Ex­ac­er­bat­ing the chal­lenge posed by the un­af­ford­abil­ity of house prices is the prospect that the hous­ing mar­ket may be top­ping out, erod­ing the po­ten­tial for cap­i­tal gains, at least in the short term. Prices in Auck­land fell 2.5% over the three months to the end of July, ac­cord­ing to the Real Es­tate In­sti­tute of New Zealand, prompt­ing Prime Min­is­ter Bill English to urge the Re­serve Bank to for­get about im­pos­ing fur­ther lend­ing re­stric­tions.

The con­di­tions may spur new in­ter­est in home buy­ing, as in­creas­ingly debt-shy banks, lo­cal buy­ers with­out enough saved to make a de­posit, and a slow­down in in­ter­est from for­eign buy­ers all con­trib­ute to a slow­ing in house-price in­fla­tion.

From here, the up­side in res­i­den­tial prop­erty is less clear, mak­ing it more likely that savers and in­vestors will look for new places to find bet­ter re­turns than the 3% in­ter­est in a bank ac­count. The cat­a­lysts for new con­ver­sa­tions about in­vest­ment are in place.

“There are lots of places in the world where you wouldn’t ex­pect to own a house,” says Ains­ley McLaren, an in­vest­ment mar­kets spe­cial­ist and Fi­nan­cial Mar­kets Author­ity board mem­ber who spoke to the Lis­tener in a per­sonal ca­pac­ity as she pre­pared to take up a new role with Welling­ton-based funds man­ager Har­bour As­set Man­age­ment.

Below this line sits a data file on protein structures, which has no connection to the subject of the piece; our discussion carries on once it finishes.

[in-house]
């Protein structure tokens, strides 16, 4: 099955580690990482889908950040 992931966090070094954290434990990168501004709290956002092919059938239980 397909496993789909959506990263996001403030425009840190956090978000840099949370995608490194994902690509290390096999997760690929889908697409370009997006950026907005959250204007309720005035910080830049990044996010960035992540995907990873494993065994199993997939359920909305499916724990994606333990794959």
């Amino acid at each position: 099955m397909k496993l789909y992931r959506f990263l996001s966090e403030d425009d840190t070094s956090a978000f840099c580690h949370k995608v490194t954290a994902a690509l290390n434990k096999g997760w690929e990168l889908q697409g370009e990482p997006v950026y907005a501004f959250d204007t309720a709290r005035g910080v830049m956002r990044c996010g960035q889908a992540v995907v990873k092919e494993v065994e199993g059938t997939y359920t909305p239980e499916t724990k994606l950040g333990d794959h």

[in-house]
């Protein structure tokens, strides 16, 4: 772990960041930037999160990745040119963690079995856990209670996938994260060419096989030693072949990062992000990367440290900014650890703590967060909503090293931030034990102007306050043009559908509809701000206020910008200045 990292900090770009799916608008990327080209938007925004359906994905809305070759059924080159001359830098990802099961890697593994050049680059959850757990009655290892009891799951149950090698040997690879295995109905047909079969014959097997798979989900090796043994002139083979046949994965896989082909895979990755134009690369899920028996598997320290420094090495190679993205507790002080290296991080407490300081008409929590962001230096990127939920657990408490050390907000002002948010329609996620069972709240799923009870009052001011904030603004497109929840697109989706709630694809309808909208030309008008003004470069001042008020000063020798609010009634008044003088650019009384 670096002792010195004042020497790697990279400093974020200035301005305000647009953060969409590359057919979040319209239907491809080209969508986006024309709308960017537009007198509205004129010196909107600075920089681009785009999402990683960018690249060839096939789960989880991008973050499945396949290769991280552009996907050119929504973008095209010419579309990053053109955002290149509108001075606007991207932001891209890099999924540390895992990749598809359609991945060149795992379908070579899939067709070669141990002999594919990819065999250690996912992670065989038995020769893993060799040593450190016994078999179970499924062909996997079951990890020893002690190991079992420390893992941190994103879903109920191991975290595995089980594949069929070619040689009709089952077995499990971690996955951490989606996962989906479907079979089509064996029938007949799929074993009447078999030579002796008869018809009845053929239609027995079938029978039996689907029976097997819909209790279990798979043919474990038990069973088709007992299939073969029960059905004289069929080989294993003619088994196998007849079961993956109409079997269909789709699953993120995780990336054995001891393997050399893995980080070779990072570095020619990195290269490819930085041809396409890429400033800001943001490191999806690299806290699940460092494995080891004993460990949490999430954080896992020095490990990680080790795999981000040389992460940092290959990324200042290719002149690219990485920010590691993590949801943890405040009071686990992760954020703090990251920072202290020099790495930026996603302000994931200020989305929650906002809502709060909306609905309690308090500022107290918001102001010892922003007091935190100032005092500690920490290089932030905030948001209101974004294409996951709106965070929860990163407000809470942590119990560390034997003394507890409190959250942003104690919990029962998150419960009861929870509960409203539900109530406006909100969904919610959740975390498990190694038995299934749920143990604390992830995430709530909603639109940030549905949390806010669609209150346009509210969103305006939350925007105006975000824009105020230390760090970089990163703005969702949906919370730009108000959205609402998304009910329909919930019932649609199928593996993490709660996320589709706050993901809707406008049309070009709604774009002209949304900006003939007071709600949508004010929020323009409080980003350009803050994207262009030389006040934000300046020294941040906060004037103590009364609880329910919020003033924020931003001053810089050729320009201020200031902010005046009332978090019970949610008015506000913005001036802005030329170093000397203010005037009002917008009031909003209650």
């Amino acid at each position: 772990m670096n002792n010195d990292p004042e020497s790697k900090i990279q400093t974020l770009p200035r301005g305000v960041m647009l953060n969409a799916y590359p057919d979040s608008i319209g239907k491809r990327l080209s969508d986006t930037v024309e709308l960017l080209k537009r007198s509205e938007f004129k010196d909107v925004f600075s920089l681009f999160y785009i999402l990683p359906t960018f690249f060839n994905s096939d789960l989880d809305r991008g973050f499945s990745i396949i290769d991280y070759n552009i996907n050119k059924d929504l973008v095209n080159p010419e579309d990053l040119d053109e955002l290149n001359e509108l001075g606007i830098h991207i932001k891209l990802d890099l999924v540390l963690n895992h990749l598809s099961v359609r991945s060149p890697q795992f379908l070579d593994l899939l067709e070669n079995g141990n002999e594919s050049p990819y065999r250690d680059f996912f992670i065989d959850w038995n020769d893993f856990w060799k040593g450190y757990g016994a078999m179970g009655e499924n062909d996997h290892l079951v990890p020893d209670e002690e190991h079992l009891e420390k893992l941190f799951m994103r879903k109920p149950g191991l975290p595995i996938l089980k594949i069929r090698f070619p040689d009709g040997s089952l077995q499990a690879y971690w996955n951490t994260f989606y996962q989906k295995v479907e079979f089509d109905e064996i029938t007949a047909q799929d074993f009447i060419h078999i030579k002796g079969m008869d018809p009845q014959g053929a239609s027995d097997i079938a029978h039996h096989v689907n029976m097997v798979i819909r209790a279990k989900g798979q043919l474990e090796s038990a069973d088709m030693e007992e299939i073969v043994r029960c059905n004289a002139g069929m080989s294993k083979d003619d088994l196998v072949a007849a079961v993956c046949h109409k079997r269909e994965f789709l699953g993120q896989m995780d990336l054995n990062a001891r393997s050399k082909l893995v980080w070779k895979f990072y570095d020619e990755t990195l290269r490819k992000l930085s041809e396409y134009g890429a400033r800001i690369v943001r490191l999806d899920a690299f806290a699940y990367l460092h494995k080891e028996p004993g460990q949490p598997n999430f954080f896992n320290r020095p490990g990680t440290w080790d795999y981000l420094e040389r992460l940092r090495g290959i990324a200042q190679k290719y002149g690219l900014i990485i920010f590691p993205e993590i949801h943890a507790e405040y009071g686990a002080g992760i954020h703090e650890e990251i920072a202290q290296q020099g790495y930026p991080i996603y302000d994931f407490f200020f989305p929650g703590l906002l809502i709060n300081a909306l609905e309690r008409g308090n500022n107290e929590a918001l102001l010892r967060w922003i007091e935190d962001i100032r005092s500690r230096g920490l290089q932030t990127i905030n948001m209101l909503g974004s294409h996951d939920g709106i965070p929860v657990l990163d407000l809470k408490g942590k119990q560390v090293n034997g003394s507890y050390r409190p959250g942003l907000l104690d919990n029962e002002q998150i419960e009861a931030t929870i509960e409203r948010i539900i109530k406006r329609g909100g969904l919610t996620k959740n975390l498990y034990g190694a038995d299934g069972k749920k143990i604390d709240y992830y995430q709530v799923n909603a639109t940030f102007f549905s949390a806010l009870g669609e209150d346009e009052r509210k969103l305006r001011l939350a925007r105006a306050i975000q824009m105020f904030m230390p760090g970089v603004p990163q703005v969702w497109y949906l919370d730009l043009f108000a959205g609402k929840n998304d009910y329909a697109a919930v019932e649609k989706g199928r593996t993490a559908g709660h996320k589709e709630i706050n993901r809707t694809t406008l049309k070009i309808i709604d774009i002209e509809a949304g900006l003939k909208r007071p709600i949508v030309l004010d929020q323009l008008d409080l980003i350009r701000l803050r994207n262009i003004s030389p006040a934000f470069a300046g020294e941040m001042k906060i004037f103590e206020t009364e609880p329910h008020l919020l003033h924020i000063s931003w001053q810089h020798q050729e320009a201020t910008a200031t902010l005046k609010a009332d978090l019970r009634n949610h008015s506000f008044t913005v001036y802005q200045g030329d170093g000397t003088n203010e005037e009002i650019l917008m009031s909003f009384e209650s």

“There are some is­sues around te­nancy in New Zealand, to help peo­ple get into longterm ten­an­cies where they can ac­tu­ally feel some sense of sta­bil­ity in the place that they live so they can stamp their own mark on it. Short-term te­nancy agree­ments get in the way of peo­ple favour­ing rent­ing.”

But the mood to fix that is grow­ing. Most op­po­si­tion po­lit­i­cal par­ties are promis­ing full-scale te­nancy-law re­form to re­move bar­ri­ers to long-term rent­ing and make it fairer for ten­ants. If that starts hap­pen­ing and with house prices likely still to be many times more than the av­er­age house­hold in­come, in­vest­ing what would have

“There’s an op­por­tu­nity cost in this con­cen­tra­tion of risk in prop­erty. It is pre­vent­ing peo­ple from po­ten­tially cre­at­ing real wealth.” Prices in Auck­land fell 2.5% over the three months to the end of July.

NZX’s Mark Peterson and Chap­man Tripp’s Rachel Dunne.

Fi­nan­cial Mar­kets Author­ity’s Ains­ley McLaren and Com­mis­sion for Fi­nan­cial Lit­er­acy’s David Boyle.